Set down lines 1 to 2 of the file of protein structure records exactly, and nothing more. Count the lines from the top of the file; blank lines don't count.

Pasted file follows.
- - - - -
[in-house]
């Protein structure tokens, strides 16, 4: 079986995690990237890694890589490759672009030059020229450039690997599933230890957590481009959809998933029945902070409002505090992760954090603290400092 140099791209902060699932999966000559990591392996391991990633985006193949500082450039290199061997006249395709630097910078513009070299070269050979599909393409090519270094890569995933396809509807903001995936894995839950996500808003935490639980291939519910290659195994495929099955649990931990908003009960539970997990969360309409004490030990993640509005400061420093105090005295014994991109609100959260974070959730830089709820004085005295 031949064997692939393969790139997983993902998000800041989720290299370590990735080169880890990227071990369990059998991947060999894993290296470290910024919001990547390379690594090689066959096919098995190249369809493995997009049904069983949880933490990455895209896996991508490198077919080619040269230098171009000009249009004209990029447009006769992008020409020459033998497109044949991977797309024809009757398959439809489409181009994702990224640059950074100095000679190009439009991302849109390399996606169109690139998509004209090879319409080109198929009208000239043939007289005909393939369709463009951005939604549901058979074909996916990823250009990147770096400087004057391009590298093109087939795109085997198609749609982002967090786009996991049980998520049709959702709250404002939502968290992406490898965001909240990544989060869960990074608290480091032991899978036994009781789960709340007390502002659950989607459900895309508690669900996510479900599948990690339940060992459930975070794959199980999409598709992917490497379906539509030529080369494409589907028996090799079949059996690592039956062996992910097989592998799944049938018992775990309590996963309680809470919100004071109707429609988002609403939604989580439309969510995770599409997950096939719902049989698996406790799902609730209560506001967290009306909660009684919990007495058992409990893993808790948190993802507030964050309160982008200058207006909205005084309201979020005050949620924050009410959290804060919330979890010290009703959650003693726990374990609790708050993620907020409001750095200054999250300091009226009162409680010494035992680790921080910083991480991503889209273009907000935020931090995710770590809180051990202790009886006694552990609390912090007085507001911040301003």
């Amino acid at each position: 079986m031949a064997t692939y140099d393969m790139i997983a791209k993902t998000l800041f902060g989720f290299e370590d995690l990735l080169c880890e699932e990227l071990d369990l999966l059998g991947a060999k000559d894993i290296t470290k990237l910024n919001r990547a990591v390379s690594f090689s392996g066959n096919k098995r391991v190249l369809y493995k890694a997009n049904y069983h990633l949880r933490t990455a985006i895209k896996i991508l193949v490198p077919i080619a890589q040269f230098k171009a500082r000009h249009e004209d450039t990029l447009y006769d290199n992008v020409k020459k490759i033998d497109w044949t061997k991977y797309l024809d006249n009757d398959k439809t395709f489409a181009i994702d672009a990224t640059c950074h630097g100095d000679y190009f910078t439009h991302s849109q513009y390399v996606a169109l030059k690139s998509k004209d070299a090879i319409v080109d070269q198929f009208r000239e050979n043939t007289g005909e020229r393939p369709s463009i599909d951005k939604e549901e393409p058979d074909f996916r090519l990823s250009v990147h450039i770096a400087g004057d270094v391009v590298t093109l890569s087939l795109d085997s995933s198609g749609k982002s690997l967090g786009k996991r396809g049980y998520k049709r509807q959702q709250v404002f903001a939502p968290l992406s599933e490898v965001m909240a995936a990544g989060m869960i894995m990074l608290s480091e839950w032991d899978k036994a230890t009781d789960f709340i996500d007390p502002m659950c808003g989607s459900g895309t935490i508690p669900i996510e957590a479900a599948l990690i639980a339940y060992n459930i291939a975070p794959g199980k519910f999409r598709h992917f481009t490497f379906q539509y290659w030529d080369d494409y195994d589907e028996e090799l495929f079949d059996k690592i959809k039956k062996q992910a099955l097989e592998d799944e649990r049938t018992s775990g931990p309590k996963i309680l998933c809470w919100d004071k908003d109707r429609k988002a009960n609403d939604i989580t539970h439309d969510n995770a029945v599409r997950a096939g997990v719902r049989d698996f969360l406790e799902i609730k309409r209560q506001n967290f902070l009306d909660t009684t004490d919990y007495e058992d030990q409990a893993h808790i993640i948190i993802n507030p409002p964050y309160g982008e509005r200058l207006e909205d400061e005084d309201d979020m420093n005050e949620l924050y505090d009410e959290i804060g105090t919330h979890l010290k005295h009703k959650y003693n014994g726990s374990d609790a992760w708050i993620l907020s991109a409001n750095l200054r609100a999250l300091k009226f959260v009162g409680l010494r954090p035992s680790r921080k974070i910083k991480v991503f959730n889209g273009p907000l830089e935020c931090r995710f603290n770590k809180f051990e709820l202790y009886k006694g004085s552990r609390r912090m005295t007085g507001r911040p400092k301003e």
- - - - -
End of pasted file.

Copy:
[in-house]
């Protein structure tokens, strides 16, 4: 079986995690990237890694890589490759672009030059020229450039690997599933230890957590481009959809998933029945902070409002505090992760954090603290400092 140099791209902060699932999966000559990591392996391991990633985006193949500082450039290199061997006249395709630097910078513009070299070269050979599909393409090519270094890569995933396809509807903001995936894995839950996500808003935490639980291939519910290659195994495929099955649990931990908003009960539970997990969360309409004490030990993640509005400061420093105090005295014994991109609100959260974070959730830089709820004085005295 031949064997692939393969790139997983993902998000800041989720290299370590990735080169880890990227071990369990059998991947060999894993290296470290910024919001990547390379690594090689066959096919098995190249369809493995997009049904069983949880933490990455895209896996991508490198077919080619040269230098171009000009249009004209990029447009006769992008020409020459033998497109044949991977797309024809009757398959439809489409181009994702990224640059950074100095000679190009439009991302849109390399996606169109690139998509004209090879319409080109198929009208000239043939007289005909393939369709463009951005939604549901058979074909996916990823250009990147770096400087004057391009590298093109087939795109085997198609749609982002967090786009996991049980998520049709959702709250404002939502968290992406490898965001909240990544989060869960990074608290480091032991899978036994009781789960709340007390502002659950989607459900895309508690669900996510479900599948990690339940060992459930975070794959199980999409598709992917490497379906539509030529080369494409589907028996090799079949059996690592039956062996992910097989592998799944049938018992775990309590996963309680809470919100004071109707429609988002609403939604989580439309969510995770599409997950096939719902049989698996406790799902609730209560506001967290009306909660009684919990007495058992409990893993808790948190993802507030964050309160982008200058207006909205005084309201979020005050949620924050009410959290804060919330979890010290009703959650003693726990374990609790708050993620907020409001750095200054999250300091009226009162409680010494035992680790921080910083991480991503889209273009907000935020931090995710770590809180051990202790009886006694552990609390912090007085507001911040301003």